NFL News & Analysis

Justin Fields, D.J. Moore and their importance to the Chicago Bears' rebuild

2MA43TE Chicago Bears quarterback Justin Fields during the second half of an NFL football game against the New England Patriots, Monday, Oct. 24, 2022, in Foxborough, Mass. (AP Photo/Michael Dwyer)

• A new WR1 in Chicago: D.J. Moore is set to provide Justin Fields with a security blanket, something the young signal-caller has yet to have in his NFL career.

• Where Fields has struggled, Moore has thrived: Moore will aid Fields when under pressure and in the short and intermediate parts of the field.

• The Bears' 2023 outlook: Chicago's rushing attack thrived in 2022 behind Fields' legs. Now the offense as a whole has a chance to break out behind him and D.J. Moore in the passing game.

Estimated Reading Time: 7 minutes

A little more than 18 months ago, the Chicago Bears cleaned house and embarked on a rebuild. The team parted ways with head coach Matt Nagy and general manager Ryan Pace, replacing them with Matt Eberflus and Ryan Poles, who made quick work of gutting a roster that was chock-full of expensive, aging players.

Many key contributors, such as James Daniels, Khalil Mack and Allen Robinson II were either allowed to walk in free agency or traded. And as a result, the Bears entered the 2022 campaign with what appeared to be one of the worst rosters in the league.

Chicago’s passing offense struggled for most of the season under second-year quarterback Justin Fields. Over the regular season, the unit generated -0.097 expected points added per pass, 28th in the NFL. Their 5.7 yards per pass play tied for 26th. The team's highest-graded receiver was 2020 fifth-rounder Darnell Mooney, but his 69.2 PFF grade ranked just 49th at the position.

In the end, it was easy to see the problem — the Bears had a developing quarterback running an offense that didn’t have a single player who graded above 81.0. 

The goal of the 2023 offseason, then, was simple: to build the team back up around Fields, to put the third-year signal-caller in a position to succeed so that he can prove that he's the right guy for the long-term future of the franchise.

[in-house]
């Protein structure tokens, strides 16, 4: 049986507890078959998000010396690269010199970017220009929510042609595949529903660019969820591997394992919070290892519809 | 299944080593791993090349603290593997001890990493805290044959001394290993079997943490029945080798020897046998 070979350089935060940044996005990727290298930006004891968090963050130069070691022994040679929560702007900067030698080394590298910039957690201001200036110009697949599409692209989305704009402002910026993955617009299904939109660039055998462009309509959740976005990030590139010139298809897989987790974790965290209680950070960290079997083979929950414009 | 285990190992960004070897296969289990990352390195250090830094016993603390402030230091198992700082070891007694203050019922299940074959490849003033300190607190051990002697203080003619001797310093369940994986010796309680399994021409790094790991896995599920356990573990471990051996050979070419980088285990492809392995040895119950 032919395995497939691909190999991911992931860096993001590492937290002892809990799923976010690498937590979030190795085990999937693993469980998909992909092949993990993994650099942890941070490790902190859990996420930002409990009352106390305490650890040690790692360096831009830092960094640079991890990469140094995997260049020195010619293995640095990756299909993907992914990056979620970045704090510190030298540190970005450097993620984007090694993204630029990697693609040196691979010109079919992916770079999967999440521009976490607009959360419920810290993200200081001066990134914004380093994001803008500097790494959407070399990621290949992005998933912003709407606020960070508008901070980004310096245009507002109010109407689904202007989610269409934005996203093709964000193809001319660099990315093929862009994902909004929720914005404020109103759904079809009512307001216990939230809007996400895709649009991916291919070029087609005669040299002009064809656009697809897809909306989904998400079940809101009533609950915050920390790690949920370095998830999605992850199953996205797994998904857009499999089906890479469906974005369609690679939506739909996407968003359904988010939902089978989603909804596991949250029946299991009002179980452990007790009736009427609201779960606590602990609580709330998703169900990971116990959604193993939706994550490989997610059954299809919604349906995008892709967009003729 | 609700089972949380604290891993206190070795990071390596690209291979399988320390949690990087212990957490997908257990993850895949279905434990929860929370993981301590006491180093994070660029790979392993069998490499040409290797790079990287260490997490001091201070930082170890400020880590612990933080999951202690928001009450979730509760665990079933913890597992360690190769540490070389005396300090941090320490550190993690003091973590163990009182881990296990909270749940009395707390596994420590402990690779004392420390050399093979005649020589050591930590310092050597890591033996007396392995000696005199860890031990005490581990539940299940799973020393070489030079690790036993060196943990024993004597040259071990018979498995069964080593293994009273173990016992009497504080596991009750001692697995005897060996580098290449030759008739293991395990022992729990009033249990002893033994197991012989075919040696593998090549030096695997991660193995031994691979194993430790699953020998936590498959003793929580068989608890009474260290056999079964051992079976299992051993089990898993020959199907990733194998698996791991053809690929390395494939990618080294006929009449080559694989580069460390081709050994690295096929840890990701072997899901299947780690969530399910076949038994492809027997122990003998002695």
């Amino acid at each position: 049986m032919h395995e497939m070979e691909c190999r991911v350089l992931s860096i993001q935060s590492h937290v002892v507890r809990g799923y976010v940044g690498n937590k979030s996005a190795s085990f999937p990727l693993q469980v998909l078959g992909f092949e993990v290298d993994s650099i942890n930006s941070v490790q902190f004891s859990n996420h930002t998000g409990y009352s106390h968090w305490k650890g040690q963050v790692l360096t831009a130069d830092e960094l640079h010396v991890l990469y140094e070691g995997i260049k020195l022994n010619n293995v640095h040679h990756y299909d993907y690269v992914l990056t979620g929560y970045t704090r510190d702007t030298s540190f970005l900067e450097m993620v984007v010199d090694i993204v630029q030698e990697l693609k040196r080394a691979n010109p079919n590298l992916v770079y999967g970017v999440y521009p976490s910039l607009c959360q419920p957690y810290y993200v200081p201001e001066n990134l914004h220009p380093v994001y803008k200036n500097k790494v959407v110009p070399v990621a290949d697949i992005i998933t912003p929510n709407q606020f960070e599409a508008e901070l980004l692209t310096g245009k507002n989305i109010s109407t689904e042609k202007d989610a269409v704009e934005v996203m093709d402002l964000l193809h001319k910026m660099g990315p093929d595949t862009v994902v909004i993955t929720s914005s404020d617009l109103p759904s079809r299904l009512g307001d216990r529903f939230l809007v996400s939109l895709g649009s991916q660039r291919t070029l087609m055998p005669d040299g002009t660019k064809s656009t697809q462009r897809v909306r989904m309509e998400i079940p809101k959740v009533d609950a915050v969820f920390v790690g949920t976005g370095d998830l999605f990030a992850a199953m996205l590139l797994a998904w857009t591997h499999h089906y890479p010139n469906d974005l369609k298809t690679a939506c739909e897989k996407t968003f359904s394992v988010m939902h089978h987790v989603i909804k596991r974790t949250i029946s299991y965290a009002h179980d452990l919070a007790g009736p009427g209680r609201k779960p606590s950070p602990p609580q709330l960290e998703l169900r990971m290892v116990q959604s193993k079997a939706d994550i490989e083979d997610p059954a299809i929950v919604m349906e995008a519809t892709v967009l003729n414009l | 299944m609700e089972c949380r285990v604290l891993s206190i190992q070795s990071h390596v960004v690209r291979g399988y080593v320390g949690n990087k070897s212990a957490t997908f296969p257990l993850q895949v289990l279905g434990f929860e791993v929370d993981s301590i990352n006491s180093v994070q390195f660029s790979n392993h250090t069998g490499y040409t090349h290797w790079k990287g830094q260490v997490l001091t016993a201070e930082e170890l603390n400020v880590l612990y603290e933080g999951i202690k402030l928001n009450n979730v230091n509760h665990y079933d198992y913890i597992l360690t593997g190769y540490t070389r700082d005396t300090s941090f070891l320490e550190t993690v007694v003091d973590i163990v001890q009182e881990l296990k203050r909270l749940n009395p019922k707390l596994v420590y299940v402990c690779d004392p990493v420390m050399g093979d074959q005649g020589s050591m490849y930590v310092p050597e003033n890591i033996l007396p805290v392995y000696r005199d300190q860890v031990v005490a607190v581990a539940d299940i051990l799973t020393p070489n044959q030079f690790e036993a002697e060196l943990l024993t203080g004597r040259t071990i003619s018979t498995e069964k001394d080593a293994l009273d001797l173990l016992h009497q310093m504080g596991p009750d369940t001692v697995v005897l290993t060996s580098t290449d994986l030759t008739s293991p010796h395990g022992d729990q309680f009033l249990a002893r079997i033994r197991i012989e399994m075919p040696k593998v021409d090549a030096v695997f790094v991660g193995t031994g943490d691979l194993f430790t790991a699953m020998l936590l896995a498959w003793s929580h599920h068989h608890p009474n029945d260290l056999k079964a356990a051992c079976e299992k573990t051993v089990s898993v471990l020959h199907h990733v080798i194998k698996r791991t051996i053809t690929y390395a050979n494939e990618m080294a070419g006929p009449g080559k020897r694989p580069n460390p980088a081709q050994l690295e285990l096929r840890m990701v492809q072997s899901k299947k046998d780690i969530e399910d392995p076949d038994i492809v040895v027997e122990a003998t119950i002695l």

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Is Justin Fields the long-awaited answer at QB?

The Bears have been searching for a franchise signal-caller for a long, long time. In the PFF era, only two Bears quarterbacks have ever earned a single-season grade above 80.0 — and it's been a decade since that last happened.

Highest-graded Bears quarterbacks since 2006 (rank among QBs with 150+ dropbacks)
Name Season Dropbacks PFF passing grade Rank
Josh McCown 2013 258 84.3 5th of 44
Jay Cutler 2013 406 80.0 13th of 44
Brian Hoyer 2016 216 79.0 11th of 39
Jay Cutler 2015 556 74.5 11th of 40
Matt Barkley 2016 241 73.2 18th of 39
Jay Cutler 2011 364 71.4 15th of 39
Mitchell Trubisky 2017 415 71.2 19th of 41
Brian Griese 2007 297 71.0 18th of 47
Jay Cutler 2012 529 70.8 16th of 38
Nick Foles 2020 350 66.9 28th of 41

The last time a Bears quarterback attempted 300 or more passes and graded above 80.0 was in 2013 when Jay Cutler finished the year 224-of-355 for 2,621 yards, 19 touchdowns and 12 interceptions. However, Cutler was limited to just 11 games that season due to a torn groin and caused quite the quarterback controversy when he eventually returned to the lineup.

Only twice in the PFF era has a Bears quarterback made it through a full regular-season slate — Rex Grossman in 2006 and Jay Cutler in 2009 — but both quarterbacks earned a sub-70.0 passing grade over their respective seasons.

Rex Grossman (2006) Jay Cutler (2009)
Games 16 16
Comp./Att. 262/480 336/555
Yards 3,193 3,676
Yards per Att. 6.7 6.6
TD/INT 23/20 27/26
BTT/TWP 21/35 26/24
Passer Rating 73.9 76.8
PFF Passing Grade 50.4 65.6

Early in Round 1 of the 2021 NFL Draft, Bears general manager Ryan Pace pulled off a trade that moved Chicago up from Pick 20 to Pick 11. It cost them the 164th overall pick, a 2022 first-rounder and a 2022 fourth-rounder, but they ultimately secured Ohio State quarterback Justin Fields, the third-ranked prospect on the PFF big board and, at the time, the fifth-best prospect PFF had ever evaluated.

The Bears had the most cap space in the league, a young quarterback and, most importantly, the first pick in the draft. With a slew of roster holes, Chicago sent the first pick to the Carolina Panthers for extra draft capital and arguably their biggest need, a true WR1.

In comes D.J. Moore.